The Effects of Obesity and Why There’s Hope for you
We’ve been hearing about obesity so much and we’re probably immune to it by now. It doesn’t help that bad for you “processed foods” are everywhere—literally everywhere. You can’t walk into a Best Buy without buying a pack of M&M’s to go with your shiny new lap top. Weight loss programs are plastered all over our TV and computer screens and our country’s rising waistline is a favorite topic for the news media as of late. So, it’s no surprise that we’re tired of hearing about obesity.
However, we keep hearing about it for a reason.
Health professionals have been warning about the dangers of obesity for decades. 35% of adults in the United States are obese and doctors have recently declared it a legitimate disease. Up until very recently, the United States was the most obese country in the world, but we’ve handed over the reins to our Mexican neighbors in the south.
The point is, obesity is a rising problem and the effects of obesity can be detrimental to your health.
The effects of obesity can lead to heart disease, stroke, type 2 diabetes and certain types of cancer. In other words, obesity is not a joke and the effects of obesity can cause emotional trauma as well as physical damage. To avoid the horrible effects of the disease, focus on eating healthy and exercise 5 times a week for 30 minutes.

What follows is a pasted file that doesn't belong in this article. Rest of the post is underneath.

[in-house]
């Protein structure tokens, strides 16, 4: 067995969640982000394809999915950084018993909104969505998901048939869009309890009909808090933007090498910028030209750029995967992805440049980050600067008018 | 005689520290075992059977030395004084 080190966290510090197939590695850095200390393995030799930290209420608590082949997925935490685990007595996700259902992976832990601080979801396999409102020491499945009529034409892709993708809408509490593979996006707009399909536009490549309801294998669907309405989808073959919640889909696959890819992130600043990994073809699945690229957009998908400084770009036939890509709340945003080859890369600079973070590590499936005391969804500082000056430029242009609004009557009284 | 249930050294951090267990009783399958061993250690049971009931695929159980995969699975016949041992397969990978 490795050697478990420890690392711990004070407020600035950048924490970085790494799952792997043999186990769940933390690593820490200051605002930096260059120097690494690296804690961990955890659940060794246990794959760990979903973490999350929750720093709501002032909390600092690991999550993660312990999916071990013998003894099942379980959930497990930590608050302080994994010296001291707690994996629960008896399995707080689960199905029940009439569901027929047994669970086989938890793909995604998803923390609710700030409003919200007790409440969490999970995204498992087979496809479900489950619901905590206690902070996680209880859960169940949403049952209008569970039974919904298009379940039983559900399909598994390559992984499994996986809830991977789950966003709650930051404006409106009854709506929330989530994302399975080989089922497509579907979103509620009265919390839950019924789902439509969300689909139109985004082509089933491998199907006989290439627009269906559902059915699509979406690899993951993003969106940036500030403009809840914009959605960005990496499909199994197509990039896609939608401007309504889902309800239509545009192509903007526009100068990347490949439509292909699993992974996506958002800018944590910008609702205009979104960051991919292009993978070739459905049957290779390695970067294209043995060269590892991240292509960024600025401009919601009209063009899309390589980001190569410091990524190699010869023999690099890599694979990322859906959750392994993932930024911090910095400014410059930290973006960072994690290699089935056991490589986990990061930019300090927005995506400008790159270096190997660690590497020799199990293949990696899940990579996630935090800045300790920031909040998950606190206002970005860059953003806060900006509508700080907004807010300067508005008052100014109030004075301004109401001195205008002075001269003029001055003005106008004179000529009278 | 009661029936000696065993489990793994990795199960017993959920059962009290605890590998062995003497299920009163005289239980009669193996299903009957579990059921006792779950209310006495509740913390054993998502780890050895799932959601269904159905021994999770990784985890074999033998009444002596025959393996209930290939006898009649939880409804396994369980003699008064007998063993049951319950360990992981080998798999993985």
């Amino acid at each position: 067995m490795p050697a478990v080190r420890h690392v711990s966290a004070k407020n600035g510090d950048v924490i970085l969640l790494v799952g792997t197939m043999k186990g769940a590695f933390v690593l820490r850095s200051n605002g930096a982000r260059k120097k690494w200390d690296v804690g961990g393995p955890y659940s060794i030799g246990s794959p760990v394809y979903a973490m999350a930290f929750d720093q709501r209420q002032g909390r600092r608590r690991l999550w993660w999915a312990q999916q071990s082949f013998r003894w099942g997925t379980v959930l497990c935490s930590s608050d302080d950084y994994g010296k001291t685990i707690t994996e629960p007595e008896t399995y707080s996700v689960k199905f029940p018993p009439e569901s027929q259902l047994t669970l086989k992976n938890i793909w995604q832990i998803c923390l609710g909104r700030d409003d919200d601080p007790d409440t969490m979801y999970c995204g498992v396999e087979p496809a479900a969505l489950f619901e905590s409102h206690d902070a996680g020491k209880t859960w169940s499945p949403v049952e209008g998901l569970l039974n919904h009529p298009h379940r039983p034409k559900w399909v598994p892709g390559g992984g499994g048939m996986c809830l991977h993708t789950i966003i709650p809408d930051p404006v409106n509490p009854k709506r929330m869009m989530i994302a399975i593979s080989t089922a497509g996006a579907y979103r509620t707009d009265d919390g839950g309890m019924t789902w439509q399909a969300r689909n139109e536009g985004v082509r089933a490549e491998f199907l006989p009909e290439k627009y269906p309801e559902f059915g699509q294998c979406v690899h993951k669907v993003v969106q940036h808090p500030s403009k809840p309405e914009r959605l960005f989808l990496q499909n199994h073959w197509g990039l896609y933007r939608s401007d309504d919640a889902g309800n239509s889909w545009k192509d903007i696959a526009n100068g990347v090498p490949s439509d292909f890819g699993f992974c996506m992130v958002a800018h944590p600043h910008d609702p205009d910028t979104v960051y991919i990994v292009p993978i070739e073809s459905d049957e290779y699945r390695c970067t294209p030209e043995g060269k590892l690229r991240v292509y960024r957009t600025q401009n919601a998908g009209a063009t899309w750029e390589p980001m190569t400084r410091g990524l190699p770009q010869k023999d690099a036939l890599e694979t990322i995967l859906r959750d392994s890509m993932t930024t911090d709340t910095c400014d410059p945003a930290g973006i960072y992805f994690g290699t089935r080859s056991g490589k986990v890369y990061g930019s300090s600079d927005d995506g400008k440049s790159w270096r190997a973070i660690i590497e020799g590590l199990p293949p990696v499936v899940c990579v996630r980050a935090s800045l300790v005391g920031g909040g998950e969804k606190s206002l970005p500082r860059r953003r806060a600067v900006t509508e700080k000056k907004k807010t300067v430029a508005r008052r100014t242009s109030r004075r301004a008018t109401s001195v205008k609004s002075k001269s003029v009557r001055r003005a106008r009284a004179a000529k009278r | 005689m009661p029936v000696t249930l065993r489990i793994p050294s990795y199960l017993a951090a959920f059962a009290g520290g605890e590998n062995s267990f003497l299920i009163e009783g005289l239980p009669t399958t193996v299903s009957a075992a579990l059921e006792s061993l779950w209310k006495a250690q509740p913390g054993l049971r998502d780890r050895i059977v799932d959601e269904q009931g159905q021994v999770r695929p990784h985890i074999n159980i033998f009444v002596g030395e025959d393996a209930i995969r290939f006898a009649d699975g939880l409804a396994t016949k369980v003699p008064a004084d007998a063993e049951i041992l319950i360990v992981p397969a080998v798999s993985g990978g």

If that’s not enough incentive to shed the pounds, losing weight could save you tons of money in the long run. In 2008, medical costs associated with obesity were estimated at $147 billion; the medical costs for people who are obese were $1,429 higher than those of normal weight. And that’s just in 2008!
But is it just the result of gorging on too much junk food?
Obesity affects some groups more than others
Everyone’s bodies are different and obesity was not created equal.
According to the Centers for Disease Control and Prevention (CDC), among non-Hispanic black and Mexican-American men, those who are fortunate enough to have higher incomes are, unfortunately, more likely to be obese than those who reside in the lower income bracket.
In contrast, higher income women are less likely to be obese than their lower income counterparts.
There is no significant relationship between obesity and education among men. However, among women, there is a trend. Women who possess a college degree are less likely to be obese compared to less educated women without a college degree.
Sometimes that data doesn’t apply at all. Between 1988–1994 and 2007–2008, obesity increased in adults at all income and education levels.
Obesity may affect children the most
In the past 30 years, childhood obesity has more than doubled in children and tripled in adults. In 2010; more than one third of children and adolescents were overweight or obese.
Eating habits start while your kids are at that young, impressionable age. If they learn bad eating habits now, they’re going to think it’s okay to eat that way for the rest of their life! Not to mention, the scrutiny they’ll face from their peers.